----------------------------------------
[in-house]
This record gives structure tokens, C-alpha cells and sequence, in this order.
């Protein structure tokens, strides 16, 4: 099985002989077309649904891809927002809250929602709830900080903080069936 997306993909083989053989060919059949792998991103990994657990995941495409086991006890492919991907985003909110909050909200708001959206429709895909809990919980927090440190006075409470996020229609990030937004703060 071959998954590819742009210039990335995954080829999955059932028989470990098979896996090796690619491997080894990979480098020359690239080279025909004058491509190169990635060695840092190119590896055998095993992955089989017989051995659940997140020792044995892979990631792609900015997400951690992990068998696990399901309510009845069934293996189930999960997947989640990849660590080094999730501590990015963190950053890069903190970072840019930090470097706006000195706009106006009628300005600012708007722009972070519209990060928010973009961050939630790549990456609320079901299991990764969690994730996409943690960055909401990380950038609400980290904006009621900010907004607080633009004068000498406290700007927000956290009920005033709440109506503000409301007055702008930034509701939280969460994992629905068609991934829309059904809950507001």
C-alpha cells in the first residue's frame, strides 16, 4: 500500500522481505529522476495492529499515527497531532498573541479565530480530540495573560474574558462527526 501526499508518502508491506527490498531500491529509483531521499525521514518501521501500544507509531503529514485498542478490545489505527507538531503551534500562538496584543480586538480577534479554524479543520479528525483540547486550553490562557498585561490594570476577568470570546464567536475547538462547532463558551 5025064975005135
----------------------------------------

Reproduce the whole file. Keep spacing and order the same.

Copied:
[in-house]
This record gives structure tokens, C-alpha cells and sequence, in this order.
């Protein structure tokens, strides 16, 4: 099985002989077309649904891809927002809250929602709830900080903080069936 997306993909083989053989060919059949792998991103990994657990995941495409086991006890492919991907985003909110909050909200708001959206429709895909809990919980927090440190006075409470996020229609990030937004703060 071959998954590819742009210039990335995954080829999955059932028989470990098979896996090796690619491997080894990979480098020359690239080279025909004058491509190169990635060695840092190119590896055998095993992955089989017989051995659940997140020792044995892979990631792609900015997400951690992990068998696990399901309510009845069934293996189930999960997947989640990849660590080094999730501590990015963190950053890069903190970072840019930090470097706006000195706009106006009628300005600012708007722009972070519209990060928010973009961050939630790549990456609320079901299991990764969690994730996409943690960055909401990380950038609400980290904006009621900010907004607080633009004068000498406290700007927000956290009920005033709440109506503000409301007055702008930034509701939280969460994992629905068609991934829309059904809950507001």
C-alpha cells in the first residue's frame, strides 16, 4: 500500500522481505529522476495492529499515527497531532498573541479565530480530540495573560474574558462527526 501526499508518502508491506527490498531500491529509483531521499525521514518501521501500544507509531503529514485498542478490545489505527507538531503551534500562538496584543480586538480577534479554524479543520479528525483540547486550553490562557498585561490594570476577568470570546464567536475547538462547532463558551 5025064975005135